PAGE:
No More Fear & Excuses
Updated: Apr 16
The best way to get over fear is to just do something while you're still afraid. Just do it anyway!
One of the most popular reasons clients give me for not starting a first draft is FEAR. I admit it can be scary to write something, knowing you may someday launch it into the world for everyone to read. It feels super risky to spend months or even years working on your book, only to have a faceless troll pick it apart.
If you're still reading, that means you have something deep inside telling you to write. Listen to that voice!
It is actually possible to power through your fears and excuses and make it through to the next stage of becoming a published author. But first you have to start writing.
Here are my top five tips for overcoming fear and excuses:
Strengthen your headspace. The truth is, it's totally normal to have fears and insecurities about your writing. You may fear missing deadlines, or you may be afraid you aren't good enough at grammar. You might be terrified that people will believe you "think to much" of yourself. "Who do you think you are?" can be a terrifying question, right? Many of us feel like at any moment the world will discover we are a fraud. JUST STOP. Get out of your own head. The best way to move past those voices is to strengthen your headspace. Wake up each morning and tell yourself that you are a writer. Listen to writing podcasts, cover your mirror with sticky note quotes from your favorite writers, and keep your self-talk positive. Give a few friends permission to remind you that you are a writer when you're feeling weak and discouraged. Change the profession on your social media accounts to "writer." Don't let fear have a vote in whether or not you write today. Every writer, even the most successful ones, struggle with fear. You are in good company, my friend! Just write.
Have a plan. Take an overall view of the book you are writing. Try narrowing your writing goals into several bite-sized chunks. Make a daily or weekly word count goal. Schedule a weekend away to finish your outline or the first three chapters. Your plan will depend on your project and your schedule, but having a healthy plan to complete it is best. Create a plan, adjust it if you must, but do your best to follow it. This will help when you feel afraid or you are tempted to procrastinate.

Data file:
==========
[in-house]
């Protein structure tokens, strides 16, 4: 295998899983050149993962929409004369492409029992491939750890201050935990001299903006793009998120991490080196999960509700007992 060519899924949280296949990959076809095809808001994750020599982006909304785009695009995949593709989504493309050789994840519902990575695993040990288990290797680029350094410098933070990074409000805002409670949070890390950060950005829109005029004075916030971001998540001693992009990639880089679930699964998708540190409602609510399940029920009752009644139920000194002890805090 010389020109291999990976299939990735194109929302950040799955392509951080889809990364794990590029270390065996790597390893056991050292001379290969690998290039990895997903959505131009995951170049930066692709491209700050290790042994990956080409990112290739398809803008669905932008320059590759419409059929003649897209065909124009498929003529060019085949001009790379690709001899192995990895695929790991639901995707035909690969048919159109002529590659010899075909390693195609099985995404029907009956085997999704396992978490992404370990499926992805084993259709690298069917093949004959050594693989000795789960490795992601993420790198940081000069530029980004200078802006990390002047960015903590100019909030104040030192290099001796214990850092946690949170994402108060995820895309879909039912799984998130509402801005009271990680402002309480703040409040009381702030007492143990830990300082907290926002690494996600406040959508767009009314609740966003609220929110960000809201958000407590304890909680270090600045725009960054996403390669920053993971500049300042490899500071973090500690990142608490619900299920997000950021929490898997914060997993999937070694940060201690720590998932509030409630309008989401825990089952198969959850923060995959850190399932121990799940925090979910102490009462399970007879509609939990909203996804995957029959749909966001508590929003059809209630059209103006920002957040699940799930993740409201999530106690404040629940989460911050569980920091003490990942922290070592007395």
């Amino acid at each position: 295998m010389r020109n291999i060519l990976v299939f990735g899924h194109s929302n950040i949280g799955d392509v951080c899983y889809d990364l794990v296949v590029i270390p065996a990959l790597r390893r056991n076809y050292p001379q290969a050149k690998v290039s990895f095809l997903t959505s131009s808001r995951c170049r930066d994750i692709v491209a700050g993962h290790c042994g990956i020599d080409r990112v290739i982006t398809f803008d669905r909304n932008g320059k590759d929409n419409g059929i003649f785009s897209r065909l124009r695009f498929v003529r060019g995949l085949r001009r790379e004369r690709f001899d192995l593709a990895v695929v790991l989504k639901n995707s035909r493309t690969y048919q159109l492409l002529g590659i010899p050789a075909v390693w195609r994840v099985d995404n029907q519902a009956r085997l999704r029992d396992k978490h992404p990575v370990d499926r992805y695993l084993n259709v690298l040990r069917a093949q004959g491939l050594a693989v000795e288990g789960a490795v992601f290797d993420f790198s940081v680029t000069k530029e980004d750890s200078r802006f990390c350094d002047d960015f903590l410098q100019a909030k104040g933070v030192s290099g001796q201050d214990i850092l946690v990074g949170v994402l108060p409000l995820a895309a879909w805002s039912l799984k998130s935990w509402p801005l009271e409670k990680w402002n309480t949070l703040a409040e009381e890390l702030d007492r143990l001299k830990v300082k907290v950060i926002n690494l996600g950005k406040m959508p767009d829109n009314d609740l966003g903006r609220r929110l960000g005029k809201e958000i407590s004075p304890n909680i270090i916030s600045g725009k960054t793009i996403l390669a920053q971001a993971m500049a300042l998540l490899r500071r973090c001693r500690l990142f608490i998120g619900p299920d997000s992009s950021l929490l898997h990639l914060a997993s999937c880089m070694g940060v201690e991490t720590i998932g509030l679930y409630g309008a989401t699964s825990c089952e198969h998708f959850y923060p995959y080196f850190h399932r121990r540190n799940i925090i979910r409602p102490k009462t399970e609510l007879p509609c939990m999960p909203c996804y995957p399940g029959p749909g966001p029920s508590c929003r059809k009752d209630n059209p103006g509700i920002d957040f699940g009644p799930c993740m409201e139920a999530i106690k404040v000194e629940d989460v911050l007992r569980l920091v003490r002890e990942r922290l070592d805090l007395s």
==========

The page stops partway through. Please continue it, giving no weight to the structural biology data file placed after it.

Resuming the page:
Get out. It may seem weird, but spending a little time on other activities may feed your creativity. Take a long hike in nature, take an afternoon road trip, or spend the morning painting. Go listen to live music, read a book on your front porch, or spend some time planting flowers. Take a class and learn something new. Whatever fuels you in other ways can help your creativity and fuel you to work your plan. Don't ever feel like every spare minute needs to be spent in front of your computer.
Name it. If you find yourself in a state of constant fear and doubt, sit down and write about it. List all of the things you're afraid of. Write your worst case scenarios. When you're finished, put the list in a drawer and go do something else. The next day, or the next week, come back and look at your list. It most likely won't seem so bad. Many times I am afraid of something, but it sounds much worse in my head. When I step back and really take a look at what I'm afraid of, I realize it isn't so scary. You can also ask a friend, or hire a writing coach or a life coach to help you gain some perspective. Naming our fears can help us strategize and be prepared for most scary things that might pop up.
Practice. What? You mean to write a book I actually have to write?! Ha! Listen, friend. The best and strongest advice in overcoming fear and finishing a first draft is to write. If you can't make writing a priority and dedicate time to practice your craft, you will never finish. The more you practice, the more you will see that you ARE a writer. The more you practice, the better you will become. The more you practice, the better you will be at writing in spite of the fear. You can do this! NOW GO WRITE SOMETHING!